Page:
Evening Prayer Readings
Twelfth Sunday after Trinity
The First Lesson
The Second Lesson
An Independent Traditional 1928 BCP Ministry
THE LORD is my light and my salvation; whom then shall I fear? * the LORD is the strength of my life; of whom then shall I be afraid?
When the wicked, even mine enemies and my foes, came upon me to eat up my flesh, * they stumbled and fell.
Though an host of men were laid against me, yet shall not my heart be afraid; * and though there rose up war against me, yet will I put my trust in him.
One thing have I desired of the LORD, which I will require; * even that I may dwell in the house of the LORD all the days of my life, to behold the fair beauty of the LORD, and to visit his temple.
For in the time of trouble he shall hide me in his tabernacle; * yea, in the secret place of his dwelling shall he hide me, and set me up upon a rock of stone.
And now shall he lift up mine head * above mine enemies round about me.
Therefore will I offer in his dwelling an oblation, with great gladness: * I will sing and speak praises unto the LORD.
Hearken unto my voice, O LORD, when I cry unto thee; * have mercy upon me, and hear me.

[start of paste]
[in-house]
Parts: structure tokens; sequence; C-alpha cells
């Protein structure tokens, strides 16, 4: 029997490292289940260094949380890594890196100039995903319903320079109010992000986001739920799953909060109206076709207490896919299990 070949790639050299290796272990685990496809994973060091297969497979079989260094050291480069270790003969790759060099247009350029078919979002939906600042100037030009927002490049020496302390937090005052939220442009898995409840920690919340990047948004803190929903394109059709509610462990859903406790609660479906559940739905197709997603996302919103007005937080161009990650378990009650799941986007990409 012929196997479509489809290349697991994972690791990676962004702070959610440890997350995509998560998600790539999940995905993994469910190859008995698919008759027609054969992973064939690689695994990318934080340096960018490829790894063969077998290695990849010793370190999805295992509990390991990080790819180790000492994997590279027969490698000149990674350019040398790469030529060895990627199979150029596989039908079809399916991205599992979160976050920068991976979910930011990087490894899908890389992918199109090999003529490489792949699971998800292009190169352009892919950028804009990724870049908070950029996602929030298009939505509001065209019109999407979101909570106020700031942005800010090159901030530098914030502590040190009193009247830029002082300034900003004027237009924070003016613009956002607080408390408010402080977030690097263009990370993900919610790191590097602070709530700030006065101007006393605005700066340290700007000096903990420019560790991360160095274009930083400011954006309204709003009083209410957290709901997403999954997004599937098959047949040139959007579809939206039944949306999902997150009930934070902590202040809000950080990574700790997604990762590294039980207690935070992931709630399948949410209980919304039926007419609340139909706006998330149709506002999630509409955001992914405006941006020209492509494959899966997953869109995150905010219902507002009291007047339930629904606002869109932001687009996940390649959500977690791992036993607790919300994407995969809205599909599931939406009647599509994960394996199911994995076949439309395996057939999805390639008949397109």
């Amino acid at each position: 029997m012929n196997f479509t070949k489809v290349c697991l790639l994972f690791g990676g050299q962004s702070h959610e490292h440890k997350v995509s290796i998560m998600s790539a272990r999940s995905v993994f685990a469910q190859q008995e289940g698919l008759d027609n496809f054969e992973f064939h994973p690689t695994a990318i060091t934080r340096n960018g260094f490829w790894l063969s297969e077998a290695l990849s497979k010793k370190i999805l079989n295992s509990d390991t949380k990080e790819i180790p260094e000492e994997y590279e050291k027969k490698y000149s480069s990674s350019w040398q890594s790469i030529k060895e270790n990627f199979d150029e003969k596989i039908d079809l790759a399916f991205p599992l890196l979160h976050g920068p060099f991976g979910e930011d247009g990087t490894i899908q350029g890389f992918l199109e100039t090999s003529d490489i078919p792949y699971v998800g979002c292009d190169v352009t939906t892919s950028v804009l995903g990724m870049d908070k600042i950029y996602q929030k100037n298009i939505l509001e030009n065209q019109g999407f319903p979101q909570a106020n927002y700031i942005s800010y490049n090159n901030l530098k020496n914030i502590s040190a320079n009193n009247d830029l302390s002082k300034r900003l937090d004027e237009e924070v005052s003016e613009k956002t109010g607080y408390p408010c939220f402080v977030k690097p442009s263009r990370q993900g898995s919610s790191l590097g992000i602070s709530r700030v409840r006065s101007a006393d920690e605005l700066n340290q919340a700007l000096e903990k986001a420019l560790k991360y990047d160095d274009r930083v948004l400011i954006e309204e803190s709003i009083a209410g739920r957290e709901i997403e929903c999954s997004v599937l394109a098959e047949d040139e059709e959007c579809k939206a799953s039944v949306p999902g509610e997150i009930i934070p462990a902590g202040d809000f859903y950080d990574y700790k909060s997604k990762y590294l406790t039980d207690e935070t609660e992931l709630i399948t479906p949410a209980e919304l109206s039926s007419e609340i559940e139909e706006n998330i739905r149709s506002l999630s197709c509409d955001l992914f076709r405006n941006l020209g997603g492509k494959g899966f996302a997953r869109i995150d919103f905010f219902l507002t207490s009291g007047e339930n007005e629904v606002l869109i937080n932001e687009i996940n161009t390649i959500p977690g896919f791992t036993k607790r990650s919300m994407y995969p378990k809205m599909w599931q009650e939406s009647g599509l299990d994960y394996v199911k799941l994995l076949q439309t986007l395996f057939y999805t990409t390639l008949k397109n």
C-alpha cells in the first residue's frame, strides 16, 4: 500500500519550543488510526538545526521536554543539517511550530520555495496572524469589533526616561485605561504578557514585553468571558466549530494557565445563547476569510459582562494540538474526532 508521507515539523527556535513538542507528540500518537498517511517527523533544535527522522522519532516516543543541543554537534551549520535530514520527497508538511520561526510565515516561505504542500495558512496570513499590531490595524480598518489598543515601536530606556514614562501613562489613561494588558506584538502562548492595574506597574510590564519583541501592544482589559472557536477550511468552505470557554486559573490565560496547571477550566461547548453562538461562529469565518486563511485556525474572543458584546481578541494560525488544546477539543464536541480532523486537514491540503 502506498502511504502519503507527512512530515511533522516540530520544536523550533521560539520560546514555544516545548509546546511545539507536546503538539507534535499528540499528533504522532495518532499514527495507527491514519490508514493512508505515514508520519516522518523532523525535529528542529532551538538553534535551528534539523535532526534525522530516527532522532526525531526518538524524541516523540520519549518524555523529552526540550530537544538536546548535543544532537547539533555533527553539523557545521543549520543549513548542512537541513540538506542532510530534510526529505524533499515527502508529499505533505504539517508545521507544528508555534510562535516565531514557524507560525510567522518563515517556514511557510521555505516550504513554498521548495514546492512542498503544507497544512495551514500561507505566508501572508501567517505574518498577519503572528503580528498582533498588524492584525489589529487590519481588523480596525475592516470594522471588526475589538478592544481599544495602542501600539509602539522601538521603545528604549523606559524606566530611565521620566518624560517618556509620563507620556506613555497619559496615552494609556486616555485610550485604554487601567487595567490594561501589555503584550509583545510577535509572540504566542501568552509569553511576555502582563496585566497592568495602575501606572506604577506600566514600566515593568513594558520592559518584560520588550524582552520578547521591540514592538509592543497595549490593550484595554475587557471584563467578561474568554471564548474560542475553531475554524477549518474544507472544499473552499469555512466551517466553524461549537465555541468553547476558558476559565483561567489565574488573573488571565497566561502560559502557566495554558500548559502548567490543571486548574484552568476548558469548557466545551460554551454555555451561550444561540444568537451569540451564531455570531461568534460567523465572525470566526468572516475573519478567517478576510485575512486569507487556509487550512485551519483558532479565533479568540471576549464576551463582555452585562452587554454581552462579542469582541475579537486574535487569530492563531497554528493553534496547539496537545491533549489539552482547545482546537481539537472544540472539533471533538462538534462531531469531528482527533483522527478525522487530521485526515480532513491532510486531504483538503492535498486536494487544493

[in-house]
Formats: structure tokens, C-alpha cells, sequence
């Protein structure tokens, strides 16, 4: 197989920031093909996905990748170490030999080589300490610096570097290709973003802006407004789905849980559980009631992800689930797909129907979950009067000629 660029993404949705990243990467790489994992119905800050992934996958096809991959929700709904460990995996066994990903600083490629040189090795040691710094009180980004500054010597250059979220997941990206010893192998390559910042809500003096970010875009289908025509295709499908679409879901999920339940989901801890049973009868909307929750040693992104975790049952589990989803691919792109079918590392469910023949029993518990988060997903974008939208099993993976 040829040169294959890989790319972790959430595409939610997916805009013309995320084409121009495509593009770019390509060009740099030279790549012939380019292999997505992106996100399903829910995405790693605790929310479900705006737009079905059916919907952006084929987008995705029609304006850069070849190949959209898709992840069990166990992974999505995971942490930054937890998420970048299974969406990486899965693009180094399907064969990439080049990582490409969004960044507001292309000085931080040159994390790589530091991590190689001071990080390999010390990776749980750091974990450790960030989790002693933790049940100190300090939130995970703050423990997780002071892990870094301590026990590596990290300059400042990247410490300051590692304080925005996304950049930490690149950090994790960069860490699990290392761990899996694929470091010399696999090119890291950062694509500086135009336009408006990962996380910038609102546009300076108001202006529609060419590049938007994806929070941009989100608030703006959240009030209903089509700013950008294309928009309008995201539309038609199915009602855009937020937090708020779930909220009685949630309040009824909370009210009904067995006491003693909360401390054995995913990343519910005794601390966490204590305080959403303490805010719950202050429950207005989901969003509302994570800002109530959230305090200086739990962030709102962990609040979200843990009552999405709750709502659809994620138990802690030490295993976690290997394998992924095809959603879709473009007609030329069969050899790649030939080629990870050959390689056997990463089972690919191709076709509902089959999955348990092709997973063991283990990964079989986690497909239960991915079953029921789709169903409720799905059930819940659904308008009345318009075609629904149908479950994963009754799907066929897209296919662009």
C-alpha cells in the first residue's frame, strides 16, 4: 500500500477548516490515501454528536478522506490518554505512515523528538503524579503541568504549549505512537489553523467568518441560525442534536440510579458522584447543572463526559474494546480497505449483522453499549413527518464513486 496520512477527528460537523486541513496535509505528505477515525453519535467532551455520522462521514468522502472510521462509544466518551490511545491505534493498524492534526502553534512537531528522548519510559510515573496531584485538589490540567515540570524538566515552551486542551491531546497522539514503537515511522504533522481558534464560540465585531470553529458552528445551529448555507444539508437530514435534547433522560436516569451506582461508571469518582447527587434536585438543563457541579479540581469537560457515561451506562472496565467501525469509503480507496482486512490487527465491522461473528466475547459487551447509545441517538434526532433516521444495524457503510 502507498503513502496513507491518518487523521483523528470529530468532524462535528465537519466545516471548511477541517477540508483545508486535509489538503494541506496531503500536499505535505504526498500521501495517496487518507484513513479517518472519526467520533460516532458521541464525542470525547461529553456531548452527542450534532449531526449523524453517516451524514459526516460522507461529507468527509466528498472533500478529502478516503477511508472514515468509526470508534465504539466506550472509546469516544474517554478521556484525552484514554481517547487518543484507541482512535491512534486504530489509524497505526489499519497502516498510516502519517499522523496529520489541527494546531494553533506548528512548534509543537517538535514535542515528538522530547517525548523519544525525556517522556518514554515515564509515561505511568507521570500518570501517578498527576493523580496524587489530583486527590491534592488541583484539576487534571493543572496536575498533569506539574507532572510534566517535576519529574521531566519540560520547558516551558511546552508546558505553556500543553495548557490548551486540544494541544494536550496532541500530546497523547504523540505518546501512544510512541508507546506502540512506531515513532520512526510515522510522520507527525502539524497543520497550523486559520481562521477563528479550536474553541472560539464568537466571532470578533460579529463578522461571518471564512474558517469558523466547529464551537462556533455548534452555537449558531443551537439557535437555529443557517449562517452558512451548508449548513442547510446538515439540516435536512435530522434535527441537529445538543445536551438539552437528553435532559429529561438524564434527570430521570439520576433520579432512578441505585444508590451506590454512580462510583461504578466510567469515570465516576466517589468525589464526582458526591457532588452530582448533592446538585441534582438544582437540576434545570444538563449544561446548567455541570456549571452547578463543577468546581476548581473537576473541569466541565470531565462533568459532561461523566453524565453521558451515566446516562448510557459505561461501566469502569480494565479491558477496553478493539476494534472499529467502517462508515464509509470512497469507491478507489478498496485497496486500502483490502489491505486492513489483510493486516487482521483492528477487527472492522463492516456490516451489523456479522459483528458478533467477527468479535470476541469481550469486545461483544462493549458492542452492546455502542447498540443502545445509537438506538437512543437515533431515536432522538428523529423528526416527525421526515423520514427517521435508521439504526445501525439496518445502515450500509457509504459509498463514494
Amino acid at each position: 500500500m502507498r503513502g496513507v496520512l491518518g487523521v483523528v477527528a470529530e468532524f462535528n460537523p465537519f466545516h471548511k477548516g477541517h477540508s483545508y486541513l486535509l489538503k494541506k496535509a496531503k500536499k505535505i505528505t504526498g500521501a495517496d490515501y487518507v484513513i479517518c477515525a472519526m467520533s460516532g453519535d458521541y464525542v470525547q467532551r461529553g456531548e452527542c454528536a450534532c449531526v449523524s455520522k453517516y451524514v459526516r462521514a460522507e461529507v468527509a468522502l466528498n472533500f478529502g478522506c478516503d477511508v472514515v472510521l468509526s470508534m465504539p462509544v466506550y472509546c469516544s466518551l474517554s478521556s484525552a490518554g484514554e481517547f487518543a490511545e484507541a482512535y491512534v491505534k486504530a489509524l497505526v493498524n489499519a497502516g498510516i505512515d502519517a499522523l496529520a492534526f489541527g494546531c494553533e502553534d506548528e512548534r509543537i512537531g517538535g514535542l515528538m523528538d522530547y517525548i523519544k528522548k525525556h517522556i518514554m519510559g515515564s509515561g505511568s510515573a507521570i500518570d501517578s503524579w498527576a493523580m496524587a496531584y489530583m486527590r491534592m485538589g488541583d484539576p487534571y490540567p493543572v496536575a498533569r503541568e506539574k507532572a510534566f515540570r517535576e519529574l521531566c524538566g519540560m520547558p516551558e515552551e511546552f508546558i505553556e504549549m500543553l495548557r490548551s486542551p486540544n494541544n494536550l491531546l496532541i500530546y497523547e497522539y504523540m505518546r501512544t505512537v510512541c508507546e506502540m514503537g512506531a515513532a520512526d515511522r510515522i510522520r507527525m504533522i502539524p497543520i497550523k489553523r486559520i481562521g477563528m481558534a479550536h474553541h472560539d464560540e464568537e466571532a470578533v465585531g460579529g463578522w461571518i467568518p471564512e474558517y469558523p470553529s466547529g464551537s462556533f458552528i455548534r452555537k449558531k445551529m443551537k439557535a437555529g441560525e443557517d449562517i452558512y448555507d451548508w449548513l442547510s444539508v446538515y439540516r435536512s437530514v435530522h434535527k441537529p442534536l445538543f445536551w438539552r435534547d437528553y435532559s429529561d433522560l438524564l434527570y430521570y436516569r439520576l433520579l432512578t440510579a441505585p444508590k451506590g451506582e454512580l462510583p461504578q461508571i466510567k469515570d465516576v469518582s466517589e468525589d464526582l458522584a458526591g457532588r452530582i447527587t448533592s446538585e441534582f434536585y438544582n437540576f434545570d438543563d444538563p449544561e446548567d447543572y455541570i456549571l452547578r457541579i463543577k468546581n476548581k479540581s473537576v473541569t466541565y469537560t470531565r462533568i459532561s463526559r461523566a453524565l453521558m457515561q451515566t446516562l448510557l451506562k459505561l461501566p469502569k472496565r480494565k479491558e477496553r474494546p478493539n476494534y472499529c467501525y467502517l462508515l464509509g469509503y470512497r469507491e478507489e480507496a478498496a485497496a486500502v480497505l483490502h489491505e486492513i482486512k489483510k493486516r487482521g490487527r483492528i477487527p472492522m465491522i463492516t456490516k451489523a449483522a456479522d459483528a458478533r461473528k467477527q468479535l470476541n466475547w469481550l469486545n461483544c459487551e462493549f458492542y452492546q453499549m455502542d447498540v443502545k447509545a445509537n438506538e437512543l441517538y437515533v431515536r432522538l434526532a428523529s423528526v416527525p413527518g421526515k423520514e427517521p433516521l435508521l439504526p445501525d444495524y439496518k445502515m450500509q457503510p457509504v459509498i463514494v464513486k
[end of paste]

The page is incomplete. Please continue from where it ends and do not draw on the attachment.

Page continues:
My heart hath talked of thee, Seek ye my face: * Thy face, LORD, will I seek.
O hide not thou thy face from me, * nor cast thy servant away in displeasure.
Thou hast been my succour; * leave me not, neither forsake me, O God of my salvation.
When my father and my mother forsake me, * the LORD taketh me up.
Teach me thy way, O LORD, * and lead me in the right way, because of mine enemies.
Deliver me not over into the will of mine adversaries: * for there are false witnesses risen up against me, and such as speak wrong.
I should utterly have fainted, * but that I believe verily to see the goodness of the LORD in the land of the living.
O tarry thou the LORD'S leisure; * be strong, and he shall comfort thine heart; and put thou thy trust in the LORD.
BLESSED is he whose unrighteousness is forgiven, * and whose sin is covered.
Blessed is the man unto whom the LORD imputeth no sin, * and in whose spirit there is no guile.
For whilst I held my tongue, * my bones consumed away through my daily complaining.
For thy hand was heavy upon me day and night, * and my moisture was like the drought in summer.
I acknowledged my sin unto thee; * and mine unrighteousness have I not hid.
I said, I will confess my sins unto the LORD; * and so thou forgavest the wickedness of my sin.
For this shall every one that is godly make his prayer unto thee, in a time when thou mayest be found; * surely the great water-floods shall not come nigh him.
Thou art a place to hide me in; thou shalt preserve me from trouble; * thou shalt compass me about with songs of deliverance.
I will inform thee, and teach thee in the way wherein thou shalt go; * and I will guide thee with mine eye.
Be ye not like to horse and mule, which have no understanding; * whose mouths must be held with bit and bridle, else they will not obey thee.
Great plagues remain for the ungodly; * but whoso putteth his trust in the LORD, mercy embraceth him on every side.